Mary Webb, Gone to Earth; Griffith Review, Millenials Strike Back; Cassandra A Good, Founding Friendships; Cathryne M Valente, The Girl Who Circumnavigated Fairyland in a Ship of Her Own Making; and... more things. Too many things.Recently finished:
reviews still playing catch-up.The Gruffalo
by Julia Donaldson
My rating: 5 of 5 stars
Re-read: small babysitting friend has this in his storybook collection now. Still a great read.Meanjin Winter 2017
by Jonathan Green
My rating: 4 of 5 stars
This issue was a mixed experience. I really enjoyed Margaret Simmons' essay
on the future(s) of the ABC. Katherine Murphy's piece on work/life balance or lack thereof in politics
was likewise great. Charlotte Adderley's memoir piece Ethanol, Eschar
was beautifully written. Fiction-wise, AS Patric's Avulsion
was creepy-fascinating. Both of Shastra Deo's poetry contributions were striking, but What Followed
most of all.
On the other hand, I found Shannon Burns' In Defence of the Bad White Working Class
infuriating. I have liked Burns' class-based criticism before, but this one seemed blinkered. He acknowledges that the suburbs he grew up in were never free of crime, but gives the white residents a free pass for feeling more hostile to asian gangs than white ones. That's called RACISM, folks. Also, we know this: we know that demographic change causes stress, we know that economically struggling groups have less access to positive integration experiences than the middle class, we KNOW that part of the solution lies in government and local government resources being poured in to lift *all* residents of an area. NONE OF THIS IS NEW NEWS. The Science Of Discworld II: The Globe
by Terry Pratchett
My rating: 3 of 5 stars
Oh, a confusing reading experience, this one. On the one hand, I had not realised just how MUCH of my mental framework for thinking about, well, the build-a-human-kit is drawn from, or crystalised in, this book. I read it in late high school, and re-read it a few times during undergrad, and while I can express the concepts about the role and use of stories in much fancier lit-wank language now... here it is.
On the other hand, now I have degrees in premodern history and I want to set their rigid 'no science before newton' framework on FIRE. Oh my glod. Roger Bacon would like to talk to you, you fuckers. I could almost roll with it, except that I know a lot more about science now than I used to (thanks, Trojie), and their definition of science as experiment-driven rather than data-analysis also rules out MOST OF THE PHYSICAL SCIENCES. These authors are totally the kind of physics stans who refer to natural history as 'stamp-collecting'. Nope nope nope so much nope.The Abyss Surrounds Us
by Emily Skrutskie
My rating: 4 of 5 stars
THIS WAS A GOOD. I mean. Captor/Captive scenario where they have a sensible conversation about power imbalances? Sign me the fuck up.
My major problem with this is that the protag's age was given as 17, and she just... isn't. There's a throwaway mention of schooling, but it felt wedged in. Everything else about her character felt post-high-school, maybe around 20: old enough to be in apprenticeship for her career, young enough to be bloody stupid. It felt like her age was lampshaded at 17 to make the books eligible as YA, rather than either a solid part of her characterisation or a book really written to that genre.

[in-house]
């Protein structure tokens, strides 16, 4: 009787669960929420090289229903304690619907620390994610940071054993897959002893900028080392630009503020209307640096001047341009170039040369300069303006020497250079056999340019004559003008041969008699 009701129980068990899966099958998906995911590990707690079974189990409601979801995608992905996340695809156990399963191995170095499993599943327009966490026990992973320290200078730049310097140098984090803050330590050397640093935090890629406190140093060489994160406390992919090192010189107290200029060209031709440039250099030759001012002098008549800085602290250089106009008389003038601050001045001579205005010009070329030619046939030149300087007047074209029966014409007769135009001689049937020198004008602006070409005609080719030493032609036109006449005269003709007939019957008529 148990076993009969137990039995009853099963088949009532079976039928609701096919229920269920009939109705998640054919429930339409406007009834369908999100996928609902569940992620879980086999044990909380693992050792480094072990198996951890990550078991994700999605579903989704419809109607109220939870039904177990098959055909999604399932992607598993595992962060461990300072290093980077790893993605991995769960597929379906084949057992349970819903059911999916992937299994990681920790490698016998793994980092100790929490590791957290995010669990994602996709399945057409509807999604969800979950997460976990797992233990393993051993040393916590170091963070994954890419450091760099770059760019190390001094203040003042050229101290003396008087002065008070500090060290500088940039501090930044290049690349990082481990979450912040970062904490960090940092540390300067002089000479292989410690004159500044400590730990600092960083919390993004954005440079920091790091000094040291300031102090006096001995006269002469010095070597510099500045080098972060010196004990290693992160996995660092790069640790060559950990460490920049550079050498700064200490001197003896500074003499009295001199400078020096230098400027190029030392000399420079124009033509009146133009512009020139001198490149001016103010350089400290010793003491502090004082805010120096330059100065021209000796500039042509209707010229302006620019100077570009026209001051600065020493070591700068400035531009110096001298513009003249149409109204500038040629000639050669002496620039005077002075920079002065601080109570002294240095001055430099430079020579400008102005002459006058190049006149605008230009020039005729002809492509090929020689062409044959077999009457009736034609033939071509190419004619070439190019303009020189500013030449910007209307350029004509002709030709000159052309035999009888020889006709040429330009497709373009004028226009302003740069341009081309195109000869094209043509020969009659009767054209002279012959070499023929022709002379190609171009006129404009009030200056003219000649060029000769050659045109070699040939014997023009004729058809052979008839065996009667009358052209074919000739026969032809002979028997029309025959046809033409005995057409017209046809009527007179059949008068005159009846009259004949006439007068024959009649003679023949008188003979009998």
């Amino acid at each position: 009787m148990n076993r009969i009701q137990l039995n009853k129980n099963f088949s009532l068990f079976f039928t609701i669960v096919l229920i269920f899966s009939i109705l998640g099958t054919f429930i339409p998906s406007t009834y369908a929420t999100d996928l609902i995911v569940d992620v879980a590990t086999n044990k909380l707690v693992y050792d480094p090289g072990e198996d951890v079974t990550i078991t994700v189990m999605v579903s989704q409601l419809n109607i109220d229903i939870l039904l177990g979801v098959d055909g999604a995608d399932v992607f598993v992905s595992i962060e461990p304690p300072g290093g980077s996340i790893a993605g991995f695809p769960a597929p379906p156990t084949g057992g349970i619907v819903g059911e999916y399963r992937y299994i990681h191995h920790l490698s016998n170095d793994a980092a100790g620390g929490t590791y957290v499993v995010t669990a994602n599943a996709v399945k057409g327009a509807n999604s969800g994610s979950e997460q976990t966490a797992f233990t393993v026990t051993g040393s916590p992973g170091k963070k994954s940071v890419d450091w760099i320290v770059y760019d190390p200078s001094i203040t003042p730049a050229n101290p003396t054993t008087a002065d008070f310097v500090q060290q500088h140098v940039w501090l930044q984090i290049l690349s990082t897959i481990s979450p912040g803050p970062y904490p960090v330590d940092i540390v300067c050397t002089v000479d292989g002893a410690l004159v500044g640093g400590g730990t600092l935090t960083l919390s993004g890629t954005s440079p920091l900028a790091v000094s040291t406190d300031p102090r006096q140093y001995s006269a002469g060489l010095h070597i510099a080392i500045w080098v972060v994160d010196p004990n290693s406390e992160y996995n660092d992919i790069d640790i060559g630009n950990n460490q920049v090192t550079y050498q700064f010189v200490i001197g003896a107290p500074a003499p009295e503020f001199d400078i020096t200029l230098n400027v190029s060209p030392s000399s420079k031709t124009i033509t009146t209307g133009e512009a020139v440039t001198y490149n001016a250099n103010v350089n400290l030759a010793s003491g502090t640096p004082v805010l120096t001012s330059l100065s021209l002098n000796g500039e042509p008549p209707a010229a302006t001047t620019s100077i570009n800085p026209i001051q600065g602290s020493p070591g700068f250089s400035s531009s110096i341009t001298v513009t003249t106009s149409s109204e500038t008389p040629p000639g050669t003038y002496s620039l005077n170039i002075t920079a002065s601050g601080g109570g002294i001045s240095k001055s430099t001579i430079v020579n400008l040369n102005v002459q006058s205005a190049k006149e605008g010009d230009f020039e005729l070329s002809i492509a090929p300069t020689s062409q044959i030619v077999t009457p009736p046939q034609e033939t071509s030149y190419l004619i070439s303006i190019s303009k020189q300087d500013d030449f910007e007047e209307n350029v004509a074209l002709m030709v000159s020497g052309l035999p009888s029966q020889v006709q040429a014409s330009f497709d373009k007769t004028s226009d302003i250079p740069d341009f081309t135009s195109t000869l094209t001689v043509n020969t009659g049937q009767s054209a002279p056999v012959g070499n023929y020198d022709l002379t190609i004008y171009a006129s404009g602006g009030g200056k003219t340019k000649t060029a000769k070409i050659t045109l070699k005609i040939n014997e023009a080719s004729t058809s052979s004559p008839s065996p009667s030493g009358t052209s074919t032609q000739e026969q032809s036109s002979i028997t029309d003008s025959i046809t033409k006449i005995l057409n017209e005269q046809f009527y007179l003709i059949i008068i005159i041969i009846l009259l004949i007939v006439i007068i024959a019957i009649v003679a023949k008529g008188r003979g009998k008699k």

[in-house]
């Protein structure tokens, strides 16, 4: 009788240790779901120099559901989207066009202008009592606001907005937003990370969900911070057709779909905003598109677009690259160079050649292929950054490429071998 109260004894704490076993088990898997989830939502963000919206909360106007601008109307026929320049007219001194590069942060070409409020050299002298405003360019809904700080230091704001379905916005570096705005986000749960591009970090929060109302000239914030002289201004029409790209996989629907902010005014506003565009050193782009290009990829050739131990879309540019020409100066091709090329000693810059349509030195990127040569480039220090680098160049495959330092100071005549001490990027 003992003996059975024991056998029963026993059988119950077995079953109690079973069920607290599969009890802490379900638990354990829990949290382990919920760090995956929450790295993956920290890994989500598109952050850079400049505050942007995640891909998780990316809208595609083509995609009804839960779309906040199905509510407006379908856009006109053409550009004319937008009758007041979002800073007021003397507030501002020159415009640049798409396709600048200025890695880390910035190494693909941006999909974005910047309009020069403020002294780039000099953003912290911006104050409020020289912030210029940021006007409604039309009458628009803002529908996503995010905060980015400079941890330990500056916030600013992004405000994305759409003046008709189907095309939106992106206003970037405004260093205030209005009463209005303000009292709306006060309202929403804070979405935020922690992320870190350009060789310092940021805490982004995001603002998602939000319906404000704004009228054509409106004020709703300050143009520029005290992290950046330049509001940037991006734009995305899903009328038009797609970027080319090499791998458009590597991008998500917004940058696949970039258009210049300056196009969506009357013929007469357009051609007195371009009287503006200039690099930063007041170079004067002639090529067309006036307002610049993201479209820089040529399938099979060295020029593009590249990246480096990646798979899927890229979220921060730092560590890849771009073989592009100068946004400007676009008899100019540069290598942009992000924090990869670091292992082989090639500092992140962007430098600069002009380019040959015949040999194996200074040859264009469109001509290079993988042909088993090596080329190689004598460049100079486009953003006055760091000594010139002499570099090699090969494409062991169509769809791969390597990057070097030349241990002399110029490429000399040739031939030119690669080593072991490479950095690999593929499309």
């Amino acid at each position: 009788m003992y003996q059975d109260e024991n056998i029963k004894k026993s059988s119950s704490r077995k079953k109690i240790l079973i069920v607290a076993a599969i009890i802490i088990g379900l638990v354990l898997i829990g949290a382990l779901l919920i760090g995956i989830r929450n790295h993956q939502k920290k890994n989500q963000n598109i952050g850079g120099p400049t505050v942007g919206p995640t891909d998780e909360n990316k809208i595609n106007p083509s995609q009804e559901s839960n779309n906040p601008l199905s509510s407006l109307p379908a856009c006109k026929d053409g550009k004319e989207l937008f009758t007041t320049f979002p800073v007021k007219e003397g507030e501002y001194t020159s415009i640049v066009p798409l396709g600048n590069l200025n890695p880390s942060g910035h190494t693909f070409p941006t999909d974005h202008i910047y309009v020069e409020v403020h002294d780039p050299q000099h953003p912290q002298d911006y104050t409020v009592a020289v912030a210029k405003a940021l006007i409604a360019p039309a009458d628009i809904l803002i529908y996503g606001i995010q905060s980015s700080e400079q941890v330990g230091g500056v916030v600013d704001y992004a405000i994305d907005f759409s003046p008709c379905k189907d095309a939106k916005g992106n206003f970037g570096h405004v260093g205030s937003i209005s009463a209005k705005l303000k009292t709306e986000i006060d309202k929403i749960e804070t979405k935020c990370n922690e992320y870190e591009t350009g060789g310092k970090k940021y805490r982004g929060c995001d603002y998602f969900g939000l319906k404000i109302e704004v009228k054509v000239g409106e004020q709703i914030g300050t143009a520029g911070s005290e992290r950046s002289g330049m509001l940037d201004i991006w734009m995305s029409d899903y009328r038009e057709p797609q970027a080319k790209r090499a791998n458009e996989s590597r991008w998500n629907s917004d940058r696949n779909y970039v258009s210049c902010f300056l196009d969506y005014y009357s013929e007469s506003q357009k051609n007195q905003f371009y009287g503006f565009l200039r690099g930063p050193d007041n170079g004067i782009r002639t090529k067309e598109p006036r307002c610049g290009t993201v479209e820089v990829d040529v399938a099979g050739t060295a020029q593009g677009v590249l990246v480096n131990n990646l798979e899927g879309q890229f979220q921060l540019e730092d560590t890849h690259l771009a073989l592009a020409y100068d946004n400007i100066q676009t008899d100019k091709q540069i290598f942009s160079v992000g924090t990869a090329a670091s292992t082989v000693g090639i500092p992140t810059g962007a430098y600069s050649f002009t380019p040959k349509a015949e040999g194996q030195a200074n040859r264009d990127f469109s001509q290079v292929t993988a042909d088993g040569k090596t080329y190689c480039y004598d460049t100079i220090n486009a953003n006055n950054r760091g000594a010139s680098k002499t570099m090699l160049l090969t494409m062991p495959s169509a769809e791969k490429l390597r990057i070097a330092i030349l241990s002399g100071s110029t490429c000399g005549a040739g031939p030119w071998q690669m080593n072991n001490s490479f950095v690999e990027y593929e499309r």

I also can't tell for the life of me if they're living on the planet we know, in a post-apocalyptic future, or if they're living on a terraformed replica of it.In Other Lands
by Sarah Rees Brennan
My rating: 4 of 5 stars
THIS WAS A RIOT. I loved 'Turn of the Story' and this is that, sewn together with 'Wings in the Morning' (the latter POV-flipped to fit TotS).
As a story: holy shit yes cannot recommend enough. I shrieked with laughter all the way through.
As a work, though? I am disappointed in the editing. There were typos still evident that had been in the online version of TotS. The join between TotS and WitM isn't as smooth as it should be. There are occasional POV hitches, where something should've been written out when flipped to Elliot's POV but hasn't been.
I loved this book very much, but I think the publisher did a lazy job on it - bought the rights to something already popular, and did a rush job on editing it because all its components were already well-loved.
I also re-read Spectred Isle
on the plane to Chicago; given I only read it for the first time in late June, it doesn't get a second review/commentary.
Finished, yet to review: Interpreter of Maladies; Courting the Countess; Brothers and Sisters in Medieval European Literature; Spindle's End; Look Both Ways: Bisexual Politics; Madhur Jaffery's Vegetarian India; The Course of Honour.Up Next
: Oh my. My to-read is overflowing, it's ridiculous. I need to finish some of the currently-readings. I have a book on bisexual geography on interlibrary loan. Who knows?
Music notes: there was a stretch of not buying anything new, because I've now set up a bribery system wherein I have a habit chart and I only get to buy music if I meet a target number of squares on the chart per week. So late August, after getting back from Chicago, was musically 'listen to stuff you already have', because it was also, habit-observance-wise, a washout.
But I ticked off 30 this week and consequently bought myself the EP 'Ameska' by the Taalbi brothers (best known, apparently, for a song in the Breaking Bad finale). The French competitor at the JGP Salzburg, Julie Froetscher, skated to the lead track, Ameska, in her short program, and I fell in love with it. I'm also really enjoying 'Tafat', which has a great percussion track.
I'm accumulating a list of 'figure skating routine music i like' and an awful lot of it is tango and flamenco. If i end up with a whole new musical generic interest I will blame the ISU. I already blame Shoma Uno for the fact I own an album of tango music played on accordion, of all things.